Few—besides maybe Jared from Subway—would attest that a diet of exclusively fast food is going to give your waistline or overall health many benefits. Cheeseburgers and fries are undoubtedly delicious, but most of us eat them for their flavor and forgiving price point, not for their vitamin and mineral content.
We all have a few cheat days, but what if you went from eating a diet totally devoid of junk, and rich in legumes and plant-based stews, to a regimen of all of the high-fat crap that Americans love? And what if you asked a group of corn-dog-loving, red-blooded Americans to trade out their fried meats and carbs-on-carbs for lentils and chickpeas?
Researchers from the University of Pittsburgh decided to try just that and see how quickly they could recognize changes in the healths of their subjects, 20 of whom were Americans and 20 of whom were rural Africans. And the results were even more staggering than the study leads had presupposed.
The purpose of the study was to examine why African Americans have considerably higher rates of colon cancer than rural South Africans with relatively similar genetic backgrounds. Researchers wanted to explore the tie between the higher consumption of fat, meat, and animal-sourced protein and cancer risk associated with the Standard American Diet, contrasted with the high-fiber, low-fat "African-style" diet.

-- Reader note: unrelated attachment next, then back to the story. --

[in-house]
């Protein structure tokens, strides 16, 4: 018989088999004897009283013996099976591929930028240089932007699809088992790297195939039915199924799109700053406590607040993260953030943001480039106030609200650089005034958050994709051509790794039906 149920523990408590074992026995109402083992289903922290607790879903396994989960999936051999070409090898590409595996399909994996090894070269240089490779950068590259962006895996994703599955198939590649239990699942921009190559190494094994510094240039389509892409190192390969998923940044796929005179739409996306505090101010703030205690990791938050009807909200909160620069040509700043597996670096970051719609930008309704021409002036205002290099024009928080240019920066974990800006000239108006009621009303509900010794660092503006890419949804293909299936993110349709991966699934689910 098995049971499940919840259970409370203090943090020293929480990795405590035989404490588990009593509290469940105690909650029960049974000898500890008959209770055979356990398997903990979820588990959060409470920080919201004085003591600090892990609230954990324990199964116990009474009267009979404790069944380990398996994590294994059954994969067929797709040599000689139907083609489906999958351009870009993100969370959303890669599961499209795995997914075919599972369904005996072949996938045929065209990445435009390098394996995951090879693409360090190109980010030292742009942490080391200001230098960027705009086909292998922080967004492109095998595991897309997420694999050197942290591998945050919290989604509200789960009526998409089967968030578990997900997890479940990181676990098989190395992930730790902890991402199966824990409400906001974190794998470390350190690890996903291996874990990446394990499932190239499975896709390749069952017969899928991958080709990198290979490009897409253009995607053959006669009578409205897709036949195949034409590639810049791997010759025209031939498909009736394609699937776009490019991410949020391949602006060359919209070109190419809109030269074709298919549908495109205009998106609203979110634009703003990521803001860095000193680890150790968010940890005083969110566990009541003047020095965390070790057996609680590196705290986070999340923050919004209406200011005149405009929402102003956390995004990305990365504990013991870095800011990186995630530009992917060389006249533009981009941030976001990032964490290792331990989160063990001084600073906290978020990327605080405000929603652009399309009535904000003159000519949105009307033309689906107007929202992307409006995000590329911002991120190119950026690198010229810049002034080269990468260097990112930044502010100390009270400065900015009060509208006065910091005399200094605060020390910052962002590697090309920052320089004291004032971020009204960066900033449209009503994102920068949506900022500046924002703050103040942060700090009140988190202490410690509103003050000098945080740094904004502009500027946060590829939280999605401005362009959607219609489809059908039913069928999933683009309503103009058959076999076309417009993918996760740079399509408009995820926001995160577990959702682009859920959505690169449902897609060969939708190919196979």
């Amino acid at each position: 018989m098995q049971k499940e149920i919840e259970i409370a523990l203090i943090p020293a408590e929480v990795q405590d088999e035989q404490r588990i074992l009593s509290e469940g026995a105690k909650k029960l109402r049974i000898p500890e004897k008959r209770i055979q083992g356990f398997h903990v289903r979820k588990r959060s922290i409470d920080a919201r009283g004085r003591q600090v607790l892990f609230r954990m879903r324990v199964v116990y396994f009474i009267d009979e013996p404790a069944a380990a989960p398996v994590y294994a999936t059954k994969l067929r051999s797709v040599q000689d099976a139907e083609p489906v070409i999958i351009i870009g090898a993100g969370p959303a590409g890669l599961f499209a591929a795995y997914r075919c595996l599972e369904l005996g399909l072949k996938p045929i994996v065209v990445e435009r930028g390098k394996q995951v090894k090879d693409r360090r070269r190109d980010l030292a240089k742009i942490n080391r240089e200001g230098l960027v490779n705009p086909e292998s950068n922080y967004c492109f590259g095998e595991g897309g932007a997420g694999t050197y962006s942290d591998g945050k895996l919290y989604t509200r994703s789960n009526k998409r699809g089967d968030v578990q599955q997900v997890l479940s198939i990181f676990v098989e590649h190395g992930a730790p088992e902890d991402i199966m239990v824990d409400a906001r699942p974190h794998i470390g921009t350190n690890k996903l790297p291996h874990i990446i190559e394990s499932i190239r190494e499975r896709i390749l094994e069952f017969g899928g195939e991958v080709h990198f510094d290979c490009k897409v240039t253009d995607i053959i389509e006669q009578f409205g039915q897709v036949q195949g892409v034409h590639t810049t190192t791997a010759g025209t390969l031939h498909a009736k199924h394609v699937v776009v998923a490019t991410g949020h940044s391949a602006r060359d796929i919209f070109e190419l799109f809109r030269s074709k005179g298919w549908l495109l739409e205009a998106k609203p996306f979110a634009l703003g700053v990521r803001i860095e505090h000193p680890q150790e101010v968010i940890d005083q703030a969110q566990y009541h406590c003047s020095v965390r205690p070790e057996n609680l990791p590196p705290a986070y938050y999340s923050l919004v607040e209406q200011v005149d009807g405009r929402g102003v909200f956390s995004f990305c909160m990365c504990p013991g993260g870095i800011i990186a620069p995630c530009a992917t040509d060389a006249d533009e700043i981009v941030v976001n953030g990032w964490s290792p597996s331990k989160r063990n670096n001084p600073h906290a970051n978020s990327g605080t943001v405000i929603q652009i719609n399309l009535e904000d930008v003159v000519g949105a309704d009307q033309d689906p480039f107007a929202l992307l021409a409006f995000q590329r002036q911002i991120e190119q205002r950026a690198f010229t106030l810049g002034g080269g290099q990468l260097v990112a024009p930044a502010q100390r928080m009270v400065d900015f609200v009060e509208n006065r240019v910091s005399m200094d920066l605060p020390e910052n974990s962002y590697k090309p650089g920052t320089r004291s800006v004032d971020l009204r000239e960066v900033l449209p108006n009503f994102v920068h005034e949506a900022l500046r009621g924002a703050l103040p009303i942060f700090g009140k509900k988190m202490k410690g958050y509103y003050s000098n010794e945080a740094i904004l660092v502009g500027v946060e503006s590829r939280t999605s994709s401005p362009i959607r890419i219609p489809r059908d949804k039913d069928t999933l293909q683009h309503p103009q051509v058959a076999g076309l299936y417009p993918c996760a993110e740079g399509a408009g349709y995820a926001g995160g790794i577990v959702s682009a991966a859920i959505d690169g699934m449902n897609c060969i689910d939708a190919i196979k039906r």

After just two weeks, the Americans were in noticeably better shape in terms of the "biomarkers" that indicate the risk of developing colon cancer. Many of the subjects lost weight, experienced an improved metabolism, and also were awarded with better bowel health. Africans who consumed the American-style diet experienced. Lead researcher Stephen O'Keefe told the Sydney Morning Herald that the improvement in the subjects' health was a signifier "that it is likely never too late to modify the risk of colon cancer."
Additionally, the researchers claim that diet could be a major factor in the prevention of developing colon cancer, and that switching to a healthier, high-fiber diet could help up to a third of cancer diagnoses be avoided.
However, because the sample size was so small, a larger study would need to be conducted to better understand the extent of the risks and benefits that can be extrapolated from these different types of diets.
But if two weeks of eating healthier can do a body good, imagine what two decades of processed meat and onion rings looks like in your pipes versus two decades of stewed kale and black-eyed peas.
It just might be time to learn to love the lentils.